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Andi Osho: All The Single Ladies

Note: This review is from 2011

Review by Marissa Burgess

Osho made her début at the Fringe just last year but she's already in the lovely and spacious Cabaret Bar venue in the Pleasance Courtyard, and filled it. In fact it doesn't seem like five minutes since she was a newcomer winning the Funny Women competition (2007 in fact) as she's already drawing in the crowds. But it's easy to see why. Hers is a solid, slick set of stand up.

Osho is perched to the side of the stage as the audience file in, appearing eager to start the show, or just eyeing up the fellas – as the show sets out to do something about her stubbornly single status. She hasn't had a date in three years apparently - hard to believe of someone with her looks and wit.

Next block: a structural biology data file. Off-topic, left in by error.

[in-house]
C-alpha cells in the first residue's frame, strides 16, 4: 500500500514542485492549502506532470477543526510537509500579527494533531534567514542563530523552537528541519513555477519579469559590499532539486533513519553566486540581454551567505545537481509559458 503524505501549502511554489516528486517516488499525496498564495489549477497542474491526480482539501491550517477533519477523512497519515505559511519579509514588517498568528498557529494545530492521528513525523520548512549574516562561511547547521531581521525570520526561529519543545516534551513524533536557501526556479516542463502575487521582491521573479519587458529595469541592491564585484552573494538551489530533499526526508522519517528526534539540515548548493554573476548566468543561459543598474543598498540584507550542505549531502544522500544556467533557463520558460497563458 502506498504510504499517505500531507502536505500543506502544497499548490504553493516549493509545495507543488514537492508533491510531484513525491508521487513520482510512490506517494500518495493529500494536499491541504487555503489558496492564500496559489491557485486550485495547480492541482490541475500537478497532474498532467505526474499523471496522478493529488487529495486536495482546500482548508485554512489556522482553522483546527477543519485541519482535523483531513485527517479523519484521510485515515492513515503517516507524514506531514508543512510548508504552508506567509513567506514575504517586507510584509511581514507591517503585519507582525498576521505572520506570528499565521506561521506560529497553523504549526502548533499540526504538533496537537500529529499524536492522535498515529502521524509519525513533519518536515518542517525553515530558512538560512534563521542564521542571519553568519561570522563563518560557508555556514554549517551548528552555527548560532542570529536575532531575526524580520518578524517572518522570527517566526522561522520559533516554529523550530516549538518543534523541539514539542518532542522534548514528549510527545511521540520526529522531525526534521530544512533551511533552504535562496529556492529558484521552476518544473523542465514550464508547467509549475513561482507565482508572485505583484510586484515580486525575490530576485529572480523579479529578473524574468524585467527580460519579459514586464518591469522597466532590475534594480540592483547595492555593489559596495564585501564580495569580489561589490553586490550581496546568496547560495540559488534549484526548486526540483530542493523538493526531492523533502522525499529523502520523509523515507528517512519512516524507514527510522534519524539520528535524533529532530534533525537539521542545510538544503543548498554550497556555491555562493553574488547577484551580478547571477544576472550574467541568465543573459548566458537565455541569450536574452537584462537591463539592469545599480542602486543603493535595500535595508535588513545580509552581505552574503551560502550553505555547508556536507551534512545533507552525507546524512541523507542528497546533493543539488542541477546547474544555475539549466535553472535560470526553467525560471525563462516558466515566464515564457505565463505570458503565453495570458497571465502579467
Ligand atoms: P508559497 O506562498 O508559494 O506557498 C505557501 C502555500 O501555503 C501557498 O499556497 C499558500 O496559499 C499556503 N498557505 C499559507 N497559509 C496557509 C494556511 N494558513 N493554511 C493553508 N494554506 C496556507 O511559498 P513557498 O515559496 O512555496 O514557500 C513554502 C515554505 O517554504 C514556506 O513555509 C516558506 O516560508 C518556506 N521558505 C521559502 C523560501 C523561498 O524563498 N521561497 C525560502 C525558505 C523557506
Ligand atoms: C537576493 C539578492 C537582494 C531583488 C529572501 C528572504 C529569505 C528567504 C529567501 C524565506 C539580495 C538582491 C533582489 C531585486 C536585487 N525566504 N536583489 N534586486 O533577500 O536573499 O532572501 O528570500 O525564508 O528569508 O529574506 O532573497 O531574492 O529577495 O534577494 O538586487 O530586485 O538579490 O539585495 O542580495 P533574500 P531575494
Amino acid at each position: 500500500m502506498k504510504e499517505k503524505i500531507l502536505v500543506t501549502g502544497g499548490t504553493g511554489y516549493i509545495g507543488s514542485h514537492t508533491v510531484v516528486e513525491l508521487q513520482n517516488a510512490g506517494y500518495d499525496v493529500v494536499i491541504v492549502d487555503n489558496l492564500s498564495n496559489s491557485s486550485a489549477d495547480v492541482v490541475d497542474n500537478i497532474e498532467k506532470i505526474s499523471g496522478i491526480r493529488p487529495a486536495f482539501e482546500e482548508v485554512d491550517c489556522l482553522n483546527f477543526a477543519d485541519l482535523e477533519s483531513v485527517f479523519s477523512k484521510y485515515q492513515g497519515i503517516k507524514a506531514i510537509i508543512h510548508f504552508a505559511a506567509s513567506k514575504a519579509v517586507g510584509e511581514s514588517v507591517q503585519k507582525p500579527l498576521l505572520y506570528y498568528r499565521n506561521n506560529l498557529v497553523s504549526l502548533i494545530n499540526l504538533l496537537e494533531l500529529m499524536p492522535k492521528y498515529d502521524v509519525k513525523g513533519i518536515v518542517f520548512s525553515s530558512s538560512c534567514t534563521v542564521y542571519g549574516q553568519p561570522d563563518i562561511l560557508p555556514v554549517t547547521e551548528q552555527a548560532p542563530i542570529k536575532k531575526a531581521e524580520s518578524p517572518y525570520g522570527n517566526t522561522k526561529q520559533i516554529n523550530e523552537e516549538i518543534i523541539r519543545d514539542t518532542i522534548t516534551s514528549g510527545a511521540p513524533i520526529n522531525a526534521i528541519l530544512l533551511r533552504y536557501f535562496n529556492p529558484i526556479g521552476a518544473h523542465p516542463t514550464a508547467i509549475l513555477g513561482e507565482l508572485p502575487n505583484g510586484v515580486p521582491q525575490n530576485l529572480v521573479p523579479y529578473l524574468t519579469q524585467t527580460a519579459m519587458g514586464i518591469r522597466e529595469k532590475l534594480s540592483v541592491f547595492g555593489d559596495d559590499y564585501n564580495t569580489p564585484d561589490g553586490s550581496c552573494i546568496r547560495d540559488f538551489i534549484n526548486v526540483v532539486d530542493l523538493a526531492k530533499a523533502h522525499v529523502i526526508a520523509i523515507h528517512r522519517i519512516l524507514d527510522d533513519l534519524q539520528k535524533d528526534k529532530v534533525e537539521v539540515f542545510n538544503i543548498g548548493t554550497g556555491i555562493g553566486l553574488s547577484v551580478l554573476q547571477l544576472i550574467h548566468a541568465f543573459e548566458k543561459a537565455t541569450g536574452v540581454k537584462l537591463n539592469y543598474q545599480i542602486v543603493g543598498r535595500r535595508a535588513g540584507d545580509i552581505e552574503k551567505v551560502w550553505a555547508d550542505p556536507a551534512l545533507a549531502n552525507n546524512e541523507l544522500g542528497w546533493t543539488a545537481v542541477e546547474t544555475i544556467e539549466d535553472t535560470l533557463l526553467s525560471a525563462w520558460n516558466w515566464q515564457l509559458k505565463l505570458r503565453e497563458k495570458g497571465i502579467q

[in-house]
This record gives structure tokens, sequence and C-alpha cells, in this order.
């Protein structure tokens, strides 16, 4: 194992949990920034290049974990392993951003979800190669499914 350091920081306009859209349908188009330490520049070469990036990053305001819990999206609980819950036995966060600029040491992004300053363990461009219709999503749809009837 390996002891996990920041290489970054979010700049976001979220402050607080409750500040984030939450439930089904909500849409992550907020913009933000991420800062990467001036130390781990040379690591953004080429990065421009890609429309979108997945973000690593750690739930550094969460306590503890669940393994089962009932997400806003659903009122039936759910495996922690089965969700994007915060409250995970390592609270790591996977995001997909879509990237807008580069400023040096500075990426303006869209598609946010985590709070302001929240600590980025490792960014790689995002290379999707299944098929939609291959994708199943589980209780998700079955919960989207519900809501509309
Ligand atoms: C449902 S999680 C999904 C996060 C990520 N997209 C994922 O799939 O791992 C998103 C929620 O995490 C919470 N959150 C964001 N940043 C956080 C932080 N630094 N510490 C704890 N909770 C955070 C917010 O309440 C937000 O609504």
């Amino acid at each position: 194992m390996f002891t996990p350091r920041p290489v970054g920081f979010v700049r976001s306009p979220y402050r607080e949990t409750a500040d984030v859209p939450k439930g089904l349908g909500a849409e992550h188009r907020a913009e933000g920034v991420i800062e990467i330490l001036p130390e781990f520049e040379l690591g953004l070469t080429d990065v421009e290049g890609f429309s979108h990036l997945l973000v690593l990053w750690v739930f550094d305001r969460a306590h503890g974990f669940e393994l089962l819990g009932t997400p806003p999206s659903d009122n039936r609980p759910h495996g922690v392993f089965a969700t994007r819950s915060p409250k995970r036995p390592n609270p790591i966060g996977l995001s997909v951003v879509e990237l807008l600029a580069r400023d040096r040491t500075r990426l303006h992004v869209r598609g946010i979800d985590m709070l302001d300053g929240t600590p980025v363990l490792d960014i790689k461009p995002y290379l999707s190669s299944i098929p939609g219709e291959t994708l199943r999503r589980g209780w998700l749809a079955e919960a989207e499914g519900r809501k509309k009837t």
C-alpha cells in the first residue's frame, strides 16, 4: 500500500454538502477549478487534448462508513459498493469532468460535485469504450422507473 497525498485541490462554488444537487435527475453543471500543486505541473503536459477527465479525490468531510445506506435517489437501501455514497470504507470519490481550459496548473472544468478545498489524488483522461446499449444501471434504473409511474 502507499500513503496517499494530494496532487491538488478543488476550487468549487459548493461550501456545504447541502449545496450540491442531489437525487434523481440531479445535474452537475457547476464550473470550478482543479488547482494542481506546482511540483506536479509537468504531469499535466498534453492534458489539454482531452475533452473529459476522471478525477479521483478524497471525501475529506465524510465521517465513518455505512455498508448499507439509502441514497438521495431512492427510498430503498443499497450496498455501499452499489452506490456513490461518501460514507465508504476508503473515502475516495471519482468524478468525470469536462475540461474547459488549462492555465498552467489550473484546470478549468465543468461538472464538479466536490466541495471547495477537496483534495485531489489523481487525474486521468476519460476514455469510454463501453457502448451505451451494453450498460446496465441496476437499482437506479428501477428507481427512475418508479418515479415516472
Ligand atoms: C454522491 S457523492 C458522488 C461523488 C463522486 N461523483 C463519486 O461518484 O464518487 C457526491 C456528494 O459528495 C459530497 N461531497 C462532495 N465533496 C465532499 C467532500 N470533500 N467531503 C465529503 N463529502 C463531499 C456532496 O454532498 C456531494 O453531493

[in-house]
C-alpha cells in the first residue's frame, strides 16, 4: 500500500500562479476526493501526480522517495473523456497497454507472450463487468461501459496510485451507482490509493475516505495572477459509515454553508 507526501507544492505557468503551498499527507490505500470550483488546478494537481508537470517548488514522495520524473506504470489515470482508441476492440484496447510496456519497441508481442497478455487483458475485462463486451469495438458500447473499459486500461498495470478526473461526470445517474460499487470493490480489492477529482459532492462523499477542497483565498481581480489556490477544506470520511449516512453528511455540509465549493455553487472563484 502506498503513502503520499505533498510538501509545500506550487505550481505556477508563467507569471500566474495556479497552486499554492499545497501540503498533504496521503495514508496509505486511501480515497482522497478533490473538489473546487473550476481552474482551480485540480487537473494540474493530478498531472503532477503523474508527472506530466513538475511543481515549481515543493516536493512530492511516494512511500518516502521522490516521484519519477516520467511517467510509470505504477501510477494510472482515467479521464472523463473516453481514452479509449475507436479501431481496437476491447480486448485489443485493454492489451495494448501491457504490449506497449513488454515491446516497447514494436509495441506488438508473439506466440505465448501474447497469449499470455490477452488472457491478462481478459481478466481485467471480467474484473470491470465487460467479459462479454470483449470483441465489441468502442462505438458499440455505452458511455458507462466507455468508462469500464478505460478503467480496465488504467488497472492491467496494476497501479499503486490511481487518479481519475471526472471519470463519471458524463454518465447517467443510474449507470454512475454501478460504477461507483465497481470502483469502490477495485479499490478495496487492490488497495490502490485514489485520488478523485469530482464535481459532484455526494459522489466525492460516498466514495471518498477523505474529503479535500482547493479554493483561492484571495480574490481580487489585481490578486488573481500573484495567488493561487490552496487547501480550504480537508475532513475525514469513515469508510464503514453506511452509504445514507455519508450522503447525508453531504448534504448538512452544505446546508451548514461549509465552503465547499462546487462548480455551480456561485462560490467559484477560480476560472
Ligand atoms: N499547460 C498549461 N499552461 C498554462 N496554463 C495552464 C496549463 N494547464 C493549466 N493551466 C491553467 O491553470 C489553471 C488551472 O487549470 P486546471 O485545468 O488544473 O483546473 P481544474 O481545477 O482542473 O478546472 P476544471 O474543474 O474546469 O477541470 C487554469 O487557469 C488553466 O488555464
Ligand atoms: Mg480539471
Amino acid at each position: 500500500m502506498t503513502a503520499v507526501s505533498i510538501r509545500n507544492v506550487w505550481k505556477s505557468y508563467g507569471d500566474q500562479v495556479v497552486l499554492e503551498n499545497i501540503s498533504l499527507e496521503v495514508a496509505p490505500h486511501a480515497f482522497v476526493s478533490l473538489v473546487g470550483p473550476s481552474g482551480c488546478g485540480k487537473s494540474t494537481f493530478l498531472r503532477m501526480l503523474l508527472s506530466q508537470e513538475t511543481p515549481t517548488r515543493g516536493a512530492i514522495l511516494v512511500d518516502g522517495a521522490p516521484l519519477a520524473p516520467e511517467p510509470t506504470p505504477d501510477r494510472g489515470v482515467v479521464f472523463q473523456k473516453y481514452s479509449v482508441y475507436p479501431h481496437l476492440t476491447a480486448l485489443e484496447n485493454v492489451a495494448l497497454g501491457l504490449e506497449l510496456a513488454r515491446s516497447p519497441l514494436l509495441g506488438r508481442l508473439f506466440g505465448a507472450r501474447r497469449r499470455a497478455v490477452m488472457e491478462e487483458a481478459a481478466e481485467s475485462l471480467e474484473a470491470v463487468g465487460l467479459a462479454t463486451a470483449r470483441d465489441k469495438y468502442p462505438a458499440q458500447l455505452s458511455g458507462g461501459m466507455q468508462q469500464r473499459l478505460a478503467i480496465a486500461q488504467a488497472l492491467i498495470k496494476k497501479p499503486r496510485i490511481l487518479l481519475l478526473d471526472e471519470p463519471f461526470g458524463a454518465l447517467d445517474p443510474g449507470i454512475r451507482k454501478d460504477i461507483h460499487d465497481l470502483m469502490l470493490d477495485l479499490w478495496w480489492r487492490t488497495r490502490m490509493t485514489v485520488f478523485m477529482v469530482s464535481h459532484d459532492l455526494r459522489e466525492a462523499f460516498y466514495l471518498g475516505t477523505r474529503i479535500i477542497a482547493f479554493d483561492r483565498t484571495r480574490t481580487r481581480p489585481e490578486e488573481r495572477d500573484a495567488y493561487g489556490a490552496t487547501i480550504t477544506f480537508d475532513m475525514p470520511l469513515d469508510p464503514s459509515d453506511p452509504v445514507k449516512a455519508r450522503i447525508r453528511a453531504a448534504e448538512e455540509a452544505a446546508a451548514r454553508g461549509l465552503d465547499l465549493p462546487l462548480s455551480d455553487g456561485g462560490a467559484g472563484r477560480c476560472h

Worried that she's going to turn into a Sindy doll with completely smooth undercarriage, Osho attempts to engineer a date at the top of the show and then see if they still want her by the end after she's divulged her dating disasters and deconstructed all that's wrong with her. Tonight her two suitors were students in their early twenties, a touch young perhaps for Osho, since there are only so many times you can explain who Ivor the Engine is.

Osho moves through her past dating disasters and embarrassments, her attempts at and the perils of internet dating and ponders that those who are years into relationships surely must have run out of conversation and perhaps should have considered rationing themselves from the beginning.

The topics are hoary ones but they're universal and Osho's take on them is tack sharp and well executed. The set nips off from time to time, seguing into routines on ineffective football chanting, her own definition of travelling and a very good suggestion that nightclubs should have a 'have-a-word-with-yourself-lounge' you have to pass through before picking up an inappropriate partner.

And Osho is unafraid to tackle the cruder aspects of dating – she's even forced to issue a scatological warning at one point. A straight talking hour that maintains the funny throughout.

Review date: 7 Aug 2011
Reviewed by: Marissa Burgess

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